"I should be dead. Buried in an unmarked grave in Romania. Obviously, I am not. God had other plans."
At just under five feet tall, Virginia Prodan was no match for the towering six-foot-ten-inch, gun-wielding assassin the Romanian government sent to her office to take her life. It was not the first time her life had been threatened - nor would it be the last.
As a young attorney under Nicolae Ceausescu's brutal communist regime, Virginia had spent her entire life searching for the truth. When she finally found it in the pages of the most forbidden book in all of Romania, Virginia accepted the divine call to defend fellow followers of Christ against unjust persecution in an otherwise ungodly land.
For this act of treason, she was kidnapped, beaten, tortured, placed under house arrest, and came within seconds of being executed under the orders of Ceausescu himself. How Virginia not only managed to elude her enemies time and again but also helped expose the appalling secret that would ultimately lead to the demise of Ceausescu's evil empire is one of the most extraordinary stories ever told.
A must-listen for all generations, Saving My Assassin is the unforgettable account of one woman's search for truth, her defiance in the face of evil, and a surprise encounter that proves without a shadow of a doubt that nothing is impossible with God.
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Saving My Assassin--A powerful true story
Listening to the book pulled my focus to the scenes and feelings that Virginia Prodan conveys in the story of her childhood in an unpleasant home and then life and career as an attorney under the Romanian dictatorship. There are a few twists in the story on the way to the scene with the assassin and that is not the end. I read the print version when it came out and was so pleased to see the audio version that I had to get it as well. The two narrators are very good for this book.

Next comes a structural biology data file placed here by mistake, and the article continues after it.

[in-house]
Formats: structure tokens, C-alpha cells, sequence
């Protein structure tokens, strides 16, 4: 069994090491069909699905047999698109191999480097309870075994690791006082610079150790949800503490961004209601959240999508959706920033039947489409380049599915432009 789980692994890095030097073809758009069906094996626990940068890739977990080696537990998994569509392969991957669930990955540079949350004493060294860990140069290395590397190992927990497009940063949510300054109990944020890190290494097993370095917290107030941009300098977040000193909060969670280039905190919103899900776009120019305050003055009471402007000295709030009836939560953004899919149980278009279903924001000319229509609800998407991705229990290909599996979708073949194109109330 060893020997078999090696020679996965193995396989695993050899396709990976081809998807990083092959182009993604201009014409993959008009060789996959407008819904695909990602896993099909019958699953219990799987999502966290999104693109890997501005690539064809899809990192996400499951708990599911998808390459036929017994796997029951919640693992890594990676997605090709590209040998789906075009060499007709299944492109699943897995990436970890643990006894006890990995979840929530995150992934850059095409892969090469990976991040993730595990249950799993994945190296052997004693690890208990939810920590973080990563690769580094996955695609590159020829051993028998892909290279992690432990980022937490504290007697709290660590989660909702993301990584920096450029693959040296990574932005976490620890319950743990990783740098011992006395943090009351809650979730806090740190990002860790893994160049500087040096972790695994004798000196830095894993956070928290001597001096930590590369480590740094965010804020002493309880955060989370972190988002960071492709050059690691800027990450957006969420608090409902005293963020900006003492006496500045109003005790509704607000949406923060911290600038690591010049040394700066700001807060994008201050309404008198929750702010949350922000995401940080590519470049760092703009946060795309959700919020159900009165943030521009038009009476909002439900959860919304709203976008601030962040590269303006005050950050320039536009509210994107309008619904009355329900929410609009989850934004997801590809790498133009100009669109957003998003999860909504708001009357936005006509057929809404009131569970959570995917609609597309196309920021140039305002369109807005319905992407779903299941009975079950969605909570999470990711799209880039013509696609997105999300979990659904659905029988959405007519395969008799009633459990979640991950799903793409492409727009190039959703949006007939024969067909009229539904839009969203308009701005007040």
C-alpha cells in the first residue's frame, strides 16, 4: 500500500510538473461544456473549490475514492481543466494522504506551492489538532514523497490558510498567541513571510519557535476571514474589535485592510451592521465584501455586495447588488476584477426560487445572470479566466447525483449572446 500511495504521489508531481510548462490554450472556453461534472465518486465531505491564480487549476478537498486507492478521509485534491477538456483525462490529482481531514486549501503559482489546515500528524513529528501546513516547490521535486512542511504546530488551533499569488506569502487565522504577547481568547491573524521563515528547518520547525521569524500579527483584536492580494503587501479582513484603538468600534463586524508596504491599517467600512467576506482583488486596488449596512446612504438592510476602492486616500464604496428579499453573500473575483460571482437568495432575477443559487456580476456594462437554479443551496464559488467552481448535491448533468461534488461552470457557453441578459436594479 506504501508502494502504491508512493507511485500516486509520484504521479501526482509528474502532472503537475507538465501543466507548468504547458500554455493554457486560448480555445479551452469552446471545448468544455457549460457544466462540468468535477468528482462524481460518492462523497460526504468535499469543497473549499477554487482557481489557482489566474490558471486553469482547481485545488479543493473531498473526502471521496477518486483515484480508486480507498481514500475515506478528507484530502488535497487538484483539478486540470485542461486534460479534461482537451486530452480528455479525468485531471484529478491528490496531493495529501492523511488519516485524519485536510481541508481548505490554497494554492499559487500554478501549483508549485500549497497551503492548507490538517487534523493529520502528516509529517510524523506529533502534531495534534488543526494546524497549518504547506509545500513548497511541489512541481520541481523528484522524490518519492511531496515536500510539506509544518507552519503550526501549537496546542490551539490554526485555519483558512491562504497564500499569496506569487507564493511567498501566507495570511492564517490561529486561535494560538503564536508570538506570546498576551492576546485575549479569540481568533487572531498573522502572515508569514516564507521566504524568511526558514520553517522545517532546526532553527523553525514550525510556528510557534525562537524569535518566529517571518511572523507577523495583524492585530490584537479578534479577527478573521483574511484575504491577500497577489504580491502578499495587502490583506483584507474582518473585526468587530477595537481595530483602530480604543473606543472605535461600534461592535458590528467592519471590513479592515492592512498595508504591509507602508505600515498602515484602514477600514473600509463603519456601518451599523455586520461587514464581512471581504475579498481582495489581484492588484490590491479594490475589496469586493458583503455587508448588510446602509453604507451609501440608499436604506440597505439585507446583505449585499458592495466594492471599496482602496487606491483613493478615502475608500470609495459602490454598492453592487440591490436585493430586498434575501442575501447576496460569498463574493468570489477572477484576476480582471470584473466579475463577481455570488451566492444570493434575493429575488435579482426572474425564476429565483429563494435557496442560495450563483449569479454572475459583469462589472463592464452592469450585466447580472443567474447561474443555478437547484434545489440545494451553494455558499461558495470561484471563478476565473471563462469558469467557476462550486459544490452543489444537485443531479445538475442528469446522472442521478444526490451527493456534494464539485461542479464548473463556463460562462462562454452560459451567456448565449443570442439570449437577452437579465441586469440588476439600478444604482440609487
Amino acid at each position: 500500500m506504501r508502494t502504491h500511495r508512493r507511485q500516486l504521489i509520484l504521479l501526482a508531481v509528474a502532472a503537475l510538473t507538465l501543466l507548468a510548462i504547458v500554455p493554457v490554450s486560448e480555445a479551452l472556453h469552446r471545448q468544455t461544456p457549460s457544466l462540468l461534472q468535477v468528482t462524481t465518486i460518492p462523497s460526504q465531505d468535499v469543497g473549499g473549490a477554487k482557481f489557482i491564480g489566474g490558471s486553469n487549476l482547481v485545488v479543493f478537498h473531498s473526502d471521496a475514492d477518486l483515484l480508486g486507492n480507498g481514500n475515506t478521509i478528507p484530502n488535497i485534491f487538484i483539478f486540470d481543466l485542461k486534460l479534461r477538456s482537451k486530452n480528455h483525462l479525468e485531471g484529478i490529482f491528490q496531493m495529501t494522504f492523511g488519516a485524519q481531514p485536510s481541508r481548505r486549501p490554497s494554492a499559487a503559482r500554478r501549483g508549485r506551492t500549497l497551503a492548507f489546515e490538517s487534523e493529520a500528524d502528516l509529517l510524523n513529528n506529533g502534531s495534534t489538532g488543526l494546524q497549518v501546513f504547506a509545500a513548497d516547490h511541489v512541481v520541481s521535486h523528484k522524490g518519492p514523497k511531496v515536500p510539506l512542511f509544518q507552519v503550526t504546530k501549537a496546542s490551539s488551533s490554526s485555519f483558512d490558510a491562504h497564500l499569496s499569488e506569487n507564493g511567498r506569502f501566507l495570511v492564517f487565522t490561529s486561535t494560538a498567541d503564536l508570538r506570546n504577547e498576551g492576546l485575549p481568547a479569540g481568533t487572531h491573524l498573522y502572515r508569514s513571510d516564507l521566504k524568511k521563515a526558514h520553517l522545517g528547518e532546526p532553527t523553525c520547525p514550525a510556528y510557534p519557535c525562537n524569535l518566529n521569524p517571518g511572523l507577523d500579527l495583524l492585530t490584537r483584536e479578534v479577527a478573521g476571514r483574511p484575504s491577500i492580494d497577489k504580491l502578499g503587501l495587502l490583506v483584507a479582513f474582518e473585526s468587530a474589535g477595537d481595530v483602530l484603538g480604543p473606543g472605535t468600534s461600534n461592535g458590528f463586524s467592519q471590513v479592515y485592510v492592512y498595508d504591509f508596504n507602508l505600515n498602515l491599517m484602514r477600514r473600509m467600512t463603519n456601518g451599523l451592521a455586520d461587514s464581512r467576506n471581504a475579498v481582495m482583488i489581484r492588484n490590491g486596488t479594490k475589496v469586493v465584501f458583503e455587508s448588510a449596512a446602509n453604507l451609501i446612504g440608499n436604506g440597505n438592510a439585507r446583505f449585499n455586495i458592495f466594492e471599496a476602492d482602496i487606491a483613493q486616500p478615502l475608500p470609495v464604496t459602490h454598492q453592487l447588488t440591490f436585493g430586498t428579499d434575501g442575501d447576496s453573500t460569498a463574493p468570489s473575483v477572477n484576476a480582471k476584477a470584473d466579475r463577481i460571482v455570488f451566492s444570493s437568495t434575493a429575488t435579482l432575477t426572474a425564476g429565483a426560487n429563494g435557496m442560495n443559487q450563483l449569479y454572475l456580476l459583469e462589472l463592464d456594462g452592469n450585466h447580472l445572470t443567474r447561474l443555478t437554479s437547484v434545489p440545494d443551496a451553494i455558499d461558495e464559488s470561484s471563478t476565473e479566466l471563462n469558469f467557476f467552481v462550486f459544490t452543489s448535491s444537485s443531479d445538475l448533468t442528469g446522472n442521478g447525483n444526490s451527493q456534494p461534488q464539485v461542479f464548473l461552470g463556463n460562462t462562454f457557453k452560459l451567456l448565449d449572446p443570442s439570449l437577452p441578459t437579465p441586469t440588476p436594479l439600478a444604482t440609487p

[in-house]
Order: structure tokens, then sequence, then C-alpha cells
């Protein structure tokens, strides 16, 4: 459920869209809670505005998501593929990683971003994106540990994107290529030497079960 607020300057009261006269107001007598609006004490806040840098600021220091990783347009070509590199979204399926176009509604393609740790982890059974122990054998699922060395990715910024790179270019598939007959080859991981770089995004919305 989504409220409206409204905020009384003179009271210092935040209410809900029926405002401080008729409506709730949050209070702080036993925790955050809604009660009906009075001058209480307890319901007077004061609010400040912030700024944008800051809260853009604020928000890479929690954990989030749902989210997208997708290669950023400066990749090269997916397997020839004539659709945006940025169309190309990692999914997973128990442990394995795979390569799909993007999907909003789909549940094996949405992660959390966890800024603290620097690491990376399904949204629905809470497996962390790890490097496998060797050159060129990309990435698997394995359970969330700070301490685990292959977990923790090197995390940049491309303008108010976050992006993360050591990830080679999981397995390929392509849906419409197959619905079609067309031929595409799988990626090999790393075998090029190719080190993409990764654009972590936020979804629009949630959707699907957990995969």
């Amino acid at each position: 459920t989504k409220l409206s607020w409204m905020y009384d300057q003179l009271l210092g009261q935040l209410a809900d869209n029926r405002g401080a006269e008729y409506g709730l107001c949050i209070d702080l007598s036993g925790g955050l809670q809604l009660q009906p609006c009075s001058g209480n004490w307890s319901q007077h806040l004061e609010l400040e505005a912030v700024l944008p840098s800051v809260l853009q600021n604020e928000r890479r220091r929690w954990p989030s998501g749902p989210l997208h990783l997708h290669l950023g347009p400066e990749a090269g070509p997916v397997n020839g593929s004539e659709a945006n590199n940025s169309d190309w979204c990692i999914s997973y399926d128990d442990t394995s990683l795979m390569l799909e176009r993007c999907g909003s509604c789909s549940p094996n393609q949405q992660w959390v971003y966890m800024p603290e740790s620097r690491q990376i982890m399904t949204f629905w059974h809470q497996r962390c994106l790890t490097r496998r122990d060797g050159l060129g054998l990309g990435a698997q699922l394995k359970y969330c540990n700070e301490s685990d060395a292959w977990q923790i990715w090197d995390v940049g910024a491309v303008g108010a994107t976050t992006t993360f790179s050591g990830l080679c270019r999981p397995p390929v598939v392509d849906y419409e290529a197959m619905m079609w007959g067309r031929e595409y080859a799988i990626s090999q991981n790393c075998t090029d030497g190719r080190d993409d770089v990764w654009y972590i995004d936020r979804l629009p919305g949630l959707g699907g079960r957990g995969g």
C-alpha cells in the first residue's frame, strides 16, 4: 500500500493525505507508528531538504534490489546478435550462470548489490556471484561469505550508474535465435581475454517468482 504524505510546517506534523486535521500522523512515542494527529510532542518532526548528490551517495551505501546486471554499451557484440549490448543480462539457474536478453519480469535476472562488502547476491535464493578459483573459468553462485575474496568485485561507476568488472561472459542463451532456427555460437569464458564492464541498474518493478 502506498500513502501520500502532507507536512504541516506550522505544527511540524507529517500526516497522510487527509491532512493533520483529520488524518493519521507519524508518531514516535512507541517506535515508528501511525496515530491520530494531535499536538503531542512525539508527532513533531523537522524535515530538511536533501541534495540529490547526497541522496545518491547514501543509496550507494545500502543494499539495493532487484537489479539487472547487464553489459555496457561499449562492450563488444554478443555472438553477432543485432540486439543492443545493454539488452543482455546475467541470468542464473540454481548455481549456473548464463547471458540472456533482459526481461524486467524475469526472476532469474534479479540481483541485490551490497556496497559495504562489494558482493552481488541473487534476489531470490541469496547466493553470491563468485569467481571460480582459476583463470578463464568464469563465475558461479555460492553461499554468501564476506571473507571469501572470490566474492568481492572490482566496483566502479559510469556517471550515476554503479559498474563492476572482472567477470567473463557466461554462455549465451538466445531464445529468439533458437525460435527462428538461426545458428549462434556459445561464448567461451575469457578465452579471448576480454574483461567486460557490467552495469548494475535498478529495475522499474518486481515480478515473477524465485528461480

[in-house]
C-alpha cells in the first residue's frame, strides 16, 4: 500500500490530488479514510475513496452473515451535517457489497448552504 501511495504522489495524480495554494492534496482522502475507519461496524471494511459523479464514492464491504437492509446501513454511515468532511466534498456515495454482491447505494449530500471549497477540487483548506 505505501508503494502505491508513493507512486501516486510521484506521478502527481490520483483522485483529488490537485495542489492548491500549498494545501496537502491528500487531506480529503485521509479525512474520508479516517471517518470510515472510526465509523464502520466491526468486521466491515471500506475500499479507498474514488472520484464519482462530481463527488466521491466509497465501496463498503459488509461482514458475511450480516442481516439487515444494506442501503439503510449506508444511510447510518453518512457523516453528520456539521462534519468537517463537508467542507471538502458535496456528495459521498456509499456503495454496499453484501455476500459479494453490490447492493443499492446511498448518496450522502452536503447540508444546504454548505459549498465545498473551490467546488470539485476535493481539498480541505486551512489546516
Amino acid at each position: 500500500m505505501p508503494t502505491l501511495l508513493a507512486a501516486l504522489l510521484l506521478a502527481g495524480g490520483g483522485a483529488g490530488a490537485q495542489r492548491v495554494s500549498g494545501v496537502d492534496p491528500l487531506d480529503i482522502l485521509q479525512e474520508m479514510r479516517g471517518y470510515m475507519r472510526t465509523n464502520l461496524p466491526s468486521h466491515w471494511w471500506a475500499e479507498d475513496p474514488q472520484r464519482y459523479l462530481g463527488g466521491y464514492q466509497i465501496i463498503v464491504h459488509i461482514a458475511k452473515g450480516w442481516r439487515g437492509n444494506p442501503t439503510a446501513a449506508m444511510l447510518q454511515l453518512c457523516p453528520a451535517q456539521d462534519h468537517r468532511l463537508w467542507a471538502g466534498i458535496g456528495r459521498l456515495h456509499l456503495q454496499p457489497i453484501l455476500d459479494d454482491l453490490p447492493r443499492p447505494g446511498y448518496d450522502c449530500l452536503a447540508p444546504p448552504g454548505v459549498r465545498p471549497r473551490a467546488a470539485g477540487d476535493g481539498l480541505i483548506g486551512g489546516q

The house arrest scenes when people seem to enter even with the guards present. To comment about the assassin might spoil the book.
No, but the narration for this book was appropriate for this book.
The "creepy" sensation for the tense parts of the book is reoccurring and lasts a while after the book is finished. There were only a couple of tears this time with the audio, but I had read the print version before.
I recommend this book highly for a small look into life in a dictatorship and as a memoir with a positive outcome. This book might be really good for students. Virginia Prodan has studied, trained, and practiced law under two very different systems of government and is a very passionate speaker.
Truly a fascinating story
- B. Ventura